Let’s talk about cars for a bit. Many of us rely pretty heavily on our car and it’s important to us that they stay in good working condition. We bring them in for regular maintenance, oil changes, rotate the tires… all that stuff to get as many years of good driving out of them that we can. Now imagine you brought your car to the garage for an oil change and they noticed something really wrong with it. Something that could severely compromise the car’s performance and take years off its life. You’d expect them to ask you if you wanted it fixed, right?
Okay, now let’s change gears (bad pun definitely intended). As most of us know, smoking is very bad for one’s health. So bad, that it consistently earns the designation of being the number one cause of preventable death. It affects every system of the body and half of long-term smokers will die from it. Quitting comes with substantial benefits, but many people have trouble doing it on their own. Odds of quitting successfully are greatly increased when supported by a health care provider who can assist with making a quit plan or refer them on to other quit supports. So it is very important for health care providers to ask patients about their smoking, and support them in quitting. I think we can all agree on that.
Now consider a group of people who are more likely to carry a significant burden of illness than the general population. Those with mental illness and/or addictions are 2-4 times more likely to smoke. They also smoke more cigarettes per day and are more heavily addicted than the average smoker. Despite this, in a survey of nearly 800 mental health providers, 88% thought clients can decide for themselves about quitting, and 82% believed their clients had more pressing issues. But about half of people diagnosed with mental illness (such as schizophrenia, bipolar disorder, or depression) die from a tobacco-related disease. That is to say, more often than not, that it is the smoking that kills them, rather than another substance use disorder or mental illness.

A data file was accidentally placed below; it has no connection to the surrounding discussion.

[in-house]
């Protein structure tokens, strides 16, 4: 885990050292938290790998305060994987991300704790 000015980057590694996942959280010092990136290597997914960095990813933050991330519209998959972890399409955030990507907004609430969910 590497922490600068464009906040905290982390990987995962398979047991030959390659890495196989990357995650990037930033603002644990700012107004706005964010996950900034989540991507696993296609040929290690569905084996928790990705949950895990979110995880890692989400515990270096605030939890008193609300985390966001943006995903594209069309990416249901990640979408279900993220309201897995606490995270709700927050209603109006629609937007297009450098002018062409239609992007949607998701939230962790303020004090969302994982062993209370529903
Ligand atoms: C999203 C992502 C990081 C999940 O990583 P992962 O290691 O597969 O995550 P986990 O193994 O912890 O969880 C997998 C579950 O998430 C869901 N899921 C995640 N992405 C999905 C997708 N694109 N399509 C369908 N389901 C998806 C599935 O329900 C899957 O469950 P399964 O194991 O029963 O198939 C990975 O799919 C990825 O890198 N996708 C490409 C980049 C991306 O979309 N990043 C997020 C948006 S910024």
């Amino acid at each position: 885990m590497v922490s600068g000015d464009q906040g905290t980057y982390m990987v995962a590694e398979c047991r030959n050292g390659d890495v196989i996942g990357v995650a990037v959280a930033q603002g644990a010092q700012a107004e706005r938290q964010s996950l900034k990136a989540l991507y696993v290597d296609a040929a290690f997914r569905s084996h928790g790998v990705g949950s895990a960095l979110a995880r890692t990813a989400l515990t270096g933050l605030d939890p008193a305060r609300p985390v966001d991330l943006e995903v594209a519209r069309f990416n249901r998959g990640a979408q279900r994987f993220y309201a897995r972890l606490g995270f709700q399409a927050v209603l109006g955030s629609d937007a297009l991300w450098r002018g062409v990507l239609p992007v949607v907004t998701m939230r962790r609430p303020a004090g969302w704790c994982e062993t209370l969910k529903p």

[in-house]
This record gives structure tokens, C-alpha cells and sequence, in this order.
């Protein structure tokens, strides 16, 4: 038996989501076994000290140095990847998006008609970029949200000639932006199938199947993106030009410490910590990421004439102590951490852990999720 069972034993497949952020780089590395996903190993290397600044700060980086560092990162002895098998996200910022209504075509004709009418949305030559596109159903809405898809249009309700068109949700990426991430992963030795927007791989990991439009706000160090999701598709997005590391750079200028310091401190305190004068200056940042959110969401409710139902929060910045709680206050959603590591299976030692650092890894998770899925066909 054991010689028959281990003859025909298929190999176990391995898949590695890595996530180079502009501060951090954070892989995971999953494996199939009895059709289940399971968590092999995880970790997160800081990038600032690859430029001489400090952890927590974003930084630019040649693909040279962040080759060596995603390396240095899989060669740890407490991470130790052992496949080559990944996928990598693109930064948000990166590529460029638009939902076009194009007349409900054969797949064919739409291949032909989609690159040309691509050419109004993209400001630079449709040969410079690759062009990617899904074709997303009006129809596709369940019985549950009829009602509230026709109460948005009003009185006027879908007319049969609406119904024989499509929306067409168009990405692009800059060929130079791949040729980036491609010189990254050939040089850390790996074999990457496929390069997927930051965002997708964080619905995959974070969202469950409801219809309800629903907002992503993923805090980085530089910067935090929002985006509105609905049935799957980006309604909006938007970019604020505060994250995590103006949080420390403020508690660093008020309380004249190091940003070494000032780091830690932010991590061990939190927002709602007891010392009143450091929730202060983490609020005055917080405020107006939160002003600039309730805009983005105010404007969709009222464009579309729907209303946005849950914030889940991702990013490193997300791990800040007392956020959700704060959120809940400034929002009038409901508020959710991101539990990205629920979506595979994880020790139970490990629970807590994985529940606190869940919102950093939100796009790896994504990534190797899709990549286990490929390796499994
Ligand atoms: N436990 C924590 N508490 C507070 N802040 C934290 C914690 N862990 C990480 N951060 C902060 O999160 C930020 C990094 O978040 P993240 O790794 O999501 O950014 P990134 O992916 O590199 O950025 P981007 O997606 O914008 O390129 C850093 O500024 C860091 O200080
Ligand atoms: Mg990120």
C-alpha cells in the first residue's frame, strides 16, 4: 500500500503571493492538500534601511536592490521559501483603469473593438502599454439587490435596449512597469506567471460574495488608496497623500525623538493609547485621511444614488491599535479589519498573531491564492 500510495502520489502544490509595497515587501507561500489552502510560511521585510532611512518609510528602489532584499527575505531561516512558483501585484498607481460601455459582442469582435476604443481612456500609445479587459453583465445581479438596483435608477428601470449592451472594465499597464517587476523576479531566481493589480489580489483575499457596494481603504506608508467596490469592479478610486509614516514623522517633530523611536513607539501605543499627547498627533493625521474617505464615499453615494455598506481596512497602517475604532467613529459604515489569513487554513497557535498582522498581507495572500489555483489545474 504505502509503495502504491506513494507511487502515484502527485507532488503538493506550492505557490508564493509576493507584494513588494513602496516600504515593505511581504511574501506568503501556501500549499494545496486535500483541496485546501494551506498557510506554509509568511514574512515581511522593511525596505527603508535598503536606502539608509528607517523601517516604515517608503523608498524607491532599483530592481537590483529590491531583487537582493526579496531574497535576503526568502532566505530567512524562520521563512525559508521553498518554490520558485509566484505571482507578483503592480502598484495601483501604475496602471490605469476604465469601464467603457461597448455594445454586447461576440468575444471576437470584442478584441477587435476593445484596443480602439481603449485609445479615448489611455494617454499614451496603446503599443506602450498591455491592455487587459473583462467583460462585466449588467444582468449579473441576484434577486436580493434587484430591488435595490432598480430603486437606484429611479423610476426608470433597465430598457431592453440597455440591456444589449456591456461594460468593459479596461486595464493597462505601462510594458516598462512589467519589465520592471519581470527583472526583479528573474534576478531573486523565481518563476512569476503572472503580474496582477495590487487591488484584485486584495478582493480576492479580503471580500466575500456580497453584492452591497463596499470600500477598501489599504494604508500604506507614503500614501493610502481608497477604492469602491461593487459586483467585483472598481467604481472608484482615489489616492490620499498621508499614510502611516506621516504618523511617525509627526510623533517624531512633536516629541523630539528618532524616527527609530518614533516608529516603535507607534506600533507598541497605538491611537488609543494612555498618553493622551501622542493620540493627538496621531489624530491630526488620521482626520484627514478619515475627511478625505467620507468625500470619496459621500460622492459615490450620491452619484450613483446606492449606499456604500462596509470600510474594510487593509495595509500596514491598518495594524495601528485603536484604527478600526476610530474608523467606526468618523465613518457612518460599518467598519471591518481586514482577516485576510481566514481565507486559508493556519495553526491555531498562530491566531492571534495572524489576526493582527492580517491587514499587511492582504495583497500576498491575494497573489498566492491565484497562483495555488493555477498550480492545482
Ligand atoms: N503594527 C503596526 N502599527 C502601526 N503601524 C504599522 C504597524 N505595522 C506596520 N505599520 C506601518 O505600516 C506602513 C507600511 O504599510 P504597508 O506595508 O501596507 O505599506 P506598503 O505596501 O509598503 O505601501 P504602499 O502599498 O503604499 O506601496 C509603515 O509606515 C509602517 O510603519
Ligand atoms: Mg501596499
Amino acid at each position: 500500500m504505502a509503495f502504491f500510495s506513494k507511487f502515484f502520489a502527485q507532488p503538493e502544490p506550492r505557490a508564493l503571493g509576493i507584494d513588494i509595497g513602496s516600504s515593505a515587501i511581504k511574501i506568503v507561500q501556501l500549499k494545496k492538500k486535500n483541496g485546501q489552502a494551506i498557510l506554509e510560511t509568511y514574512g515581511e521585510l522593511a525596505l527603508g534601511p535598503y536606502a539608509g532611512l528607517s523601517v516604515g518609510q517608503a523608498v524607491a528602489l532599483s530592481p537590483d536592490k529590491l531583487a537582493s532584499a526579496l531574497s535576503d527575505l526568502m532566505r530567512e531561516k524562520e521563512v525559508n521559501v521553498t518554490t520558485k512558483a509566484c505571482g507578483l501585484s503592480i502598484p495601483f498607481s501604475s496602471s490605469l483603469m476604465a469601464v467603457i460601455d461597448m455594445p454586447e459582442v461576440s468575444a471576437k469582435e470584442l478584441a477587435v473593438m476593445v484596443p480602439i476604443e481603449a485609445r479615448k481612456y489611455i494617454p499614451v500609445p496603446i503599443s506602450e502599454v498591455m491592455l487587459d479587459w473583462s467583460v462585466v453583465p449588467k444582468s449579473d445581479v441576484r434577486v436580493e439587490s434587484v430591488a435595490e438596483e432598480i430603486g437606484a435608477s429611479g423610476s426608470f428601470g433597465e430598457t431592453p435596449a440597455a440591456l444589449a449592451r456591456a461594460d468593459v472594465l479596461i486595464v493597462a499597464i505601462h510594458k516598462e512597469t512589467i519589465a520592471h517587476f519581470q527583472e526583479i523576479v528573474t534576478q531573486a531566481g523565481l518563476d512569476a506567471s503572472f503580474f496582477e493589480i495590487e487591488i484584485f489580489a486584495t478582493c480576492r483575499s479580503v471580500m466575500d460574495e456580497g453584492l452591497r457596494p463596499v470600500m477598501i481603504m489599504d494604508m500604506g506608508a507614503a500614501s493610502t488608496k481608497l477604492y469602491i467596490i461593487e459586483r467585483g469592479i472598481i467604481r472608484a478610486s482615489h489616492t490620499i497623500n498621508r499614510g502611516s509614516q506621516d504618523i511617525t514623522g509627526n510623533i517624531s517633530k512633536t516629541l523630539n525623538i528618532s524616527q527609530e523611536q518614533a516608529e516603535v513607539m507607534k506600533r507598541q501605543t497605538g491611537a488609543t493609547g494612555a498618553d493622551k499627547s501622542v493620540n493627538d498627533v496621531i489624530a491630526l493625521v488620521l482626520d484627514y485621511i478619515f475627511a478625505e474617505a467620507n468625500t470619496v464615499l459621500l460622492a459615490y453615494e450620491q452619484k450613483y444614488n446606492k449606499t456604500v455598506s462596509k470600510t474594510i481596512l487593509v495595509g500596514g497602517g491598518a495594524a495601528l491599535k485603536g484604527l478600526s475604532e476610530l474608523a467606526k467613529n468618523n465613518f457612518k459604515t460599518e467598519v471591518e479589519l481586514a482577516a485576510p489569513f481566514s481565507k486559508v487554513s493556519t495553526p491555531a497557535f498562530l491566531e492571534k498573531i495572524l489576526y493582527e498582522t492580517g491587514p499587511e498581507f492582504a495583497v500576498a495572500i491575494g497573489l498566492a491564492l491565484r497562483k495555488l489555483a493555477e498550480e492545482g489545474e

So why is it that smokers being treated for mental illness and other addictions are not also offered treatment for their smoking addiction? Smoking is so often associated with mental illness and other addictions that it is often dismissed. Rationale is often given that it is their one pleasure, not wanting to add to their burden, or dealing with “one thing at a time." Studies show, however, that they want to quit too! This population does often require more intensive support over a longer duration, but the cessation outcomes are significant and well worth the effort.
Consider that many within marginalized groups do not have regular interactions with health care providers, such as a yearly physical, dentist visit, etc. So it is absolutely imperative that when they do have contact with a health care provider, they are asked about their smoking and offered help to quit. It is a matter of health equity: every person deserves a fair chance at reaching their full health potential, without being disadvantaged by other social or environmental conditions. Simply put, some people need more help than others to have the same opportunity for good health.
Now here’s some good news. Not only is it possible to quit more than one addiction at a time, or with a mental illness, but it can actually be helpful to the treatment process. Nicotine addiction can interfere with other medications making them less effective, so those who quit often need less of their other meds. And smoking interventions provided during addictions treatment are associated with an increased likelihood of long-term abstinence from alcohol and illicit drugs. So to those health care providers who do not want to add to a person’s problems by bugging them about their smoking: just ask them. It could be that you’re just the person that they have been waiting for.